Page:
The true story of Molly Bloom, a beautiful, young, Olympic-class skier who ran the world's most exclusive high-stakes poker game for a decade before being arrested in the middle of the night by 17 FBI agents wielding automatic weapons. Her players included Hollywood royalty, sports stars, business titans and finally, unbeknown to her, the Russian mob. Her only ally was her criminal defense lawyer Charlie Jaffey, who learned there was much more to Molly than the tabloids led people to believe. (1)
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Hello, Movie Buffs!
Molly’s Games (2018) follows the real-life exploits of Molly Bloom, who ran one of the biggest underground poker games that lasted years, and her ultimate trial afterward. The film beings with a well executed and wince-inducing freestyle skiing sequence, that acts as an introduction point into Molly’s character. From there we move to LA with poker sequences that are as fluid and engrossing as Goodfellas (1990). This is director and co-writer Aaron Sorkin first directorial piece, having been screenwriter for much of his career before, and he chose the perfect story for his directorial debut by creating one of the most enrapturing and compelling films of 2017.
The music and cinematography work hand in hand. The cinematography shows that Sorkin is able to use simple aspects of cinematography in a creative way, the movement is fluid and the visuals of poker hands with innovative camera angles that are amazing. The music gives the audience an idea as to what the scene’s tone is. The poker scenes are mysterious and exhilarating, the legal scenes are dull and nameless, while certain dark scenes are unexpected and shocking.
In terms of the story, I was mesmerized by Molly Bloom’s tale as a woman raised under certain principles that have made her obsessed at being No. 1 in anything she does; whether is being an Olympic skier, a producers assistant, or controlling high-stakes poker games in the underground. The story follows themes of loyalty and power, and while it provides insight into a more darker side to entrepreneurial endeavors – similar to The Social Network (2010) and Steve Jobs (2015) – what makes it different is the overall growth of the main character as well as the growth of those around her.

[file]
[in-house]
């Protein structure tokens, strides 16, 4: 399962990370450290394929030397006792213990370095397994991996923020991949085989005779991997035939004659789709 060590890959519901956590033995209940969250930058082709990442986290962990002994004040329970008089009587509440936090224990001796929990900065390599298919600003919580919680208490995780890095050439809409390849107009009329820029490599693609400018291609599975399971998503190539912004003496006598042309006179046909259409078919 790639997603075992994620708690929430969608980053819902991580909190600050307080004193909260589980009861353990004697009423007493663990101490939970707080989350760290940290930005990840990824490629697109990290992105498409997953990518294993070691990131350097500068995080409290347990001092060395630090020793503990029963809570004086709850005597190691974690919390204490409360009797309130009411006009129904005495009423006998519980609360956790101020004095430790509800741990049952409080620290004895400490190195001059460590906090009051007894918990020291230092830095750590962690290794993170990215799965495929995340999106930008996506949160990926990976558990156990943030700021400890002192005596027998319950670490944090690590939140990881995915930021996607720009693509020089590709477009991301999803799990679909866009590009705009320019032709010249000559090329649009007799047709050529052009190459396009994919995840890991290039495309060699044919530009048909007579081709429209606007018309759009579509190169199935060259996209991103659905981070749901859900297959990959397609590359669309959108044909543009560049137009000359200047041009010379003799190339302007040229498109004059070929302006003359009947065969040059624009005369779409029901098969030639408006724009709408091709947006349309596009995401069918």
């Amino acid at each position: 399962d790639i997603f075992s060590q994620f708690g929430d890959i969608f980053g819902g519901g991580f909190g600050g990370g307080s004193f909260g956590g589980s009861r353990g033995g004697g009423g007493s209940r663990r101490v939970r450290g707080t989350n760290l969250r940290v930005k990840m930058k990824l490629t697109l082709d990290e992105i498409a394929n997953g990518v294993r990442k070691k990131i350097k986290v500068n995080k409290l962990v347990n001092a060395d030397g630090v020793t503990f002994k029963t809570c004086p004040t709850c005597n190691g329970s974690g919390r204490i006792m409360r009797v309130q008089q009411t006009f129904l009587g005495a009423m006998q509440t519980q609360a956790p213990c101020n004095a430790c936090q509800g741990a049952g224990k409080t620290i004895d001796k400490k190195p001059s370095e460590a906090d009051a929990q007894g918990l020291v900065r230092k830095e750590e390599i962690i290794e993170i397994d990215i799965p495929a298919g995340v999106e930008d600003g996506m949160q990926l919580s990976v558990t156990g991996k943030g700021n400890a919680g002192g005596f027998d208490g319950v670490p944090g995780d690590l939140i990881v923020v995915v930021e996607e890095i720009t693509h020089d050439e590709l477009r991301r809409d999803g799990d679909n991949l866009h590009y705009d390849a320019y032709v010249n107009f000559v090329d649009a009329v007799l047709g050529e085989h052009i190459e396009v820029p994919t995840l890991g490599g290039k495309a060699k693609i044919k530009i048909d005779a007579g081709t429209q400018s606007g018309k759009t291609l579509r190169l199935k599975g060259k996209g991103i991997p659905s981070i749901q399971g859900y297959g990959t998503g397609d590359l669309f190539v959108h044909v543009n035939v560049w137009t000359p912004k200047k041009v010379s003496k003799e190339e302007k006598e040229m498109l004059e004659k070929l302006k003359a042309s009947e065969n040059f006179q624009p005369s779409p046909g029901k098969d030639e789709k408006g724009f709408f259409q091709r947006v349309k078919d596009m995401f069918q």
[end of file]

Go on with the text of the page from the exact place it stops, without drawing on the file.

Jessica Chastain (Miss. Sloane) is the perfect choice to play Molly Bloom. She brings this character to life with a strong backbone and even stronger convictions. Chastain helps the audience understand the underlying motivations behind Molly's actions as well as why she is the way she. Despite her obsession with being No. 1 and the large threat of going to prison for most (if not the rest) of her life, she continually refuses to name names in order to save herself. She would rather go to jail than be known as “the girl who saved herself by destroying lives for $5 million.” This shows just how much respect she has for herself. She understood that money, jobs, and people will come and go but no one – not even the government – can take her name from her because it’s who she is; it’s her identity. Chastain’s performance was so powerful that I had to remind myself that she’s not really Molly Bloom that she’s just acting. All in all, her performance is powerful and her narration of the film is entrancing to listen to.
Idris Elba (The Mountain Between Us) as Molly's lawyer Jaffey, finally gives audiences the chance to see his strength as an actor; such strength can be seen in his recent film The Mountain Between Us (2017), minus all the heroic and flashy parts. This is a strength that comes from within. We see it in his eyes; hear it in his words as he defends Molly, and feel/see it come out in his expressions and mannerisms. His chemistry with Chastain is great and it’s interesting to see them play off of each other’s emotions and conversations. Aside from Elba the rest of the supporting cast – Chris O'Dowd, Bill Camp, Jeremy Strong, Graham Greene, Brian D'Arcy James, Kevin Costner and Michael Cera – is great and play their roles perfectly, considering we don’t know the real names of a few of the characters.
Overall, Molly's Game (2018) is an intelligent film with great character development, sharp dialogue, and a deep story about power, self-loyalty, and drama. The film’s pace is perfectly fast, and the performances by Jessica Chastain and Idris Elba are fitting and memorable. We learn that your name is your identity, your reputation and that sometimes you can’t push against your own conscience even if it means you go to jail. You win some, you lose some but no matter how many time you fail always stay true to yourself because we all need a bit of hope during times of trouble.
"Because it's my name! Its all I have."
- Molly Bloom [to Charlie]
Worth Seeing: 8 of 10 stars
Worth Buying: 8 of 10 stars
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